This project has protected, connected and restored 268 ha of ancient woodland sites by:
Facilitating natural regeneration.
Planting native species.
Several sites had been identified and the ongoing work was divided into phases to be implemented each year. The project also ran a woodland community event each year.
In Scotland, ancient semi-natural woodlands (ASNW) are sites where there has been a continuity of woodland cover since the first maps were drawn up.
There are also ASNW sites where the former tree cover has been replaced, often with non-native tree species (Plantation on Ancient Woodlands – PAWS). Important features of ancient woodland often survive in many PAWS sites, including characteristic flora and fauna, and archaeology.
Long undisturbed, ancient woods are historical treasure troves, giving a picture of past land use. As the terrestrial habitat most representative of original, natural, stable conditions, ancient woodland is home to more threatened species than any other habitat in the UK, recognised by the UK BAP (Biodiversity Action Plan). They are also timeless places of great beauty and tranquility so are valuable for people’s quality of life.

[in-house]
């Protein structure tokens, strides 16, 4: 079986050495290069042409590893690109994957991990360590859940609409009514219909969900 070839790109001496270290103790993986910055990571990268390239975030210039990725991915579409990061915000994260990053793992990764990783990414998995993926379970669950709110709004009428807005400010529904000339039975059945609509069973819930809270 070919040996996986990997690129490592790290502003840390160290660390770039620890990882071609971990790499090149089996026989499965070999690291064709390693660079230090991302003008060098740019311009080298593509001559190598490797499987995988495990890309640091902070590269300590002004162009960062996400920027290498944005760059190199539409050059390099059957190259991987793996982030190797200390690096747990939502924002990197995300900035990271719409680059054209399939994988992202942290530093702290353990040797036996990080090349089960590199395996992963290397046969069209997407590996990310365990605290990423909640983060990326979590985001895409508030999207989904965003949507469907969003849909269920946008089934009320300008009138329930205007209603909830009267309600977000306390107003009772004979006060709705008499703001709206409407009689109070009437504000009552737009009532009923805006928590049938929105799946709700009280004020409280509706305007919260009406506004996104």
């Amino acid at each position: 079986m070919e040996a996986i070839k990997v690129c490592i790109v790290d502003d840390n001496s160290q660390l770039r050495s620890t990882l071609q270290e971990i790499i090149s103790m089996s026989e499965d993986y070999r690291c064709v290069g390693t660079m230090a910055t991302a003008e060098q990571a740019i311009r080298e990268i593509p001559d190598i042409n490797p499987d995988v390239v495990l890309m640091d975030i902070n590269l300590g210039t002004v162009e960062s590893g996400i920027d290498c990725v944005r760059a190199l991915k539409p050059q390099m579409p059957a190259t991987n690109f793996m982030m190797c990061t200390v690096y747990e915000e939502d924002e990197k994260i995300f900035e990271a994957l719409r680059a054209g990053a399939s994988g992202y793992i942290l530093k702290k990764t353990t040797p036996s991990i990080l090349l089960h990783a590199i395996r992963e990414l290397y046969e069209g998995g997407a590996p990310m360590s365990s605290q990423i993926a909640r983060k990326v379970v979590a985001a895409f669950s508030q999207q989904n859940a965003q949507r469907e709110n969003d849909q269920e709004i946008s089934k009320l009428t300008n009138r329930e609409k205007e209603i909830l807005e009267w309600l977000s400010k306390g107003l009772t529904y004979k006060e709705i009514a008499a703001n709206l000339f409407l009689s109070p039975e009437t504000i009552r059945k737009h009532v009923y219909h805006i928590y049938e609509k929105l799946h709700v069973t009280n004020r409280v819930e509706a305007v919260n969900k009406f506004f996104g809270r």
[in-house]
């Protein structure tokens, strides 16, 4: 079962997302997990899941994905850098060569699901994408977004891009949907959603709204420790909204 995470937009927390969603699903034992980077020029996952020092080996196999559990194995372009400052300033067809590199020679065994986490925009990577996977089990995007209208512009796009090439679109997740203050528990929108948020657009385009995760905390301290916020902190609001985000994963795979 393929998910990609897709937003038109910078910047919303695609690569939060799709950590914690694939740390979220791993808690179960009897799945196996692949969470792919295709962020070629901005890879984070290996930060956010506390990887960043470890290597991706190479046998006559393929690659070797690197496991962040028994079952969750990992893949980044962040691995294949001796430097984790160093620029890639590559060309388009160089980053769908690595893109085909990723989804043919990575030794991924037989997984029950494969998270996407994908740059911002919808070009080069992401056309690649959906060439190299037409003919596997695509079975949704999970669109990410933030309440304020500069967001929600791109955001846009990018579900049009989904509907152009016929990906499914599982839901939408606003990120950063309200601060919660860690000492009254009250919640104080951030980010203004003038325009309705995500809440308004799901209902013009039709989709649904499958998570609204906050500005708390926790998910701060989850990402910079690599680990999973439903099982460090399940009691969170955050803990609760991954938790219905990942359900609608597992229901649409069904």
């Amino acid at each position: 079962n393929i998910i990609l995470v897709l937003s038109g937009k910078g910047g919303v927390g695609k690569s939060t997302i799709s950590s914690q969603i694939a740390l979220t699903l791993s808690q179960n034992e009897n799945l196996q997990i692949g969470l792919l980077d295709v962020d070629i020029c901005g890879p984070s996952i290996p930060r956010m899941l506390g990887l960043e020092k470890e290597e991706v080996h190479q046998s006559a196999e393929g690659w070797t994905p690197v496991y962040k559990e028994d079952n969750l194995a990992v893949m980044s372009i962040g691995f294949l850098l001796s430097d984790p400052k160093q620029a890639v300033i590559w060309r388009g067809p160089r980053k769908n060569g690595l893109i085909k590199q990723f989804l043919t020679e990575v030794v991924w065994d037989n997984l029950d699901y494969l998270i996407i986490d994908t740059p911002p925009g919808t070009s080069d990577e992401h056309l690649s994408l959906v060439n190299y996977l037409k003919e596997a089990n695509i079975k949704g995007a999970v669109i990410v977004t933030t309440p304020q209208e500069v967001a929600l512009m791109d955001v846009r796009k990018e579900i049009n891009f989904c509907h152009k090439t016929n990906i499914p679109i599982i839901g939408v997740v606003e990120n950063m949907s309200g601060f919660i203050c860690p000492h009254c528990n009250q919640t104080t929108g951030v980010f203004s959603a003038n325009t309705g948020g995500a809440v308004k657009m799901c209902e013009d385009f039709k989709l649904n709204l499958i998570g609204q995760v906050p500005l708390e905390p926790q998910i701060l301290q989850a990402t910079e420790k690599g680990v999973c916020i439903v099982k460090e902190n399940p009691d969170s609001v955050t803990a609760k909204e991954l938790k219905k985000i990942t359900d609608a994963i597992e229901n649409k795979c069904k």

The Dalriada Project Area has 2,368 Ha of ASNW representing just under 4% of the ASNW in Scotland. 551 Ha of ASNW are protected under SSSI or SAC designations. 1,817 Ha are undesignated and in the main unconnected.
There has been some restoration of PAWS and ASNW sites (460ha over the last 15 years on FC ground focusing on rhododendron removal and broadleaf planting around the SSSI) but there is still much to be done.
The LBAP identifies the main threats to ancient woodland as introduction or invasion of non-native species (e.g. conifers, rhododendron), grazing pressure and habitat fragmentation through inappropriate development.
268 ha of ancient woodland sites protected and restored.
Involvement of local schools and people with disabilities.
An annual woodland event.
Lead Partner – Scottish Natural Heritage.
Other Partners: Scottish Wildlife Trust, Scottish Woodlands, Scottish Native Woods.
The removal of invasive species, particularly rhododendron, is beginning to allow the regeneration of native species.
Woodland events were held to give the public a chance to see the progress that has been made.
There were guided walks and an opportunity for people to try their hand at woodland crafts. During one of the days an impressive oak bench with hazel backrest was created in one of the woodland clearings.
The Lower Plants
For more information on some of the many fascinating lower plants found in our woodlands: Click here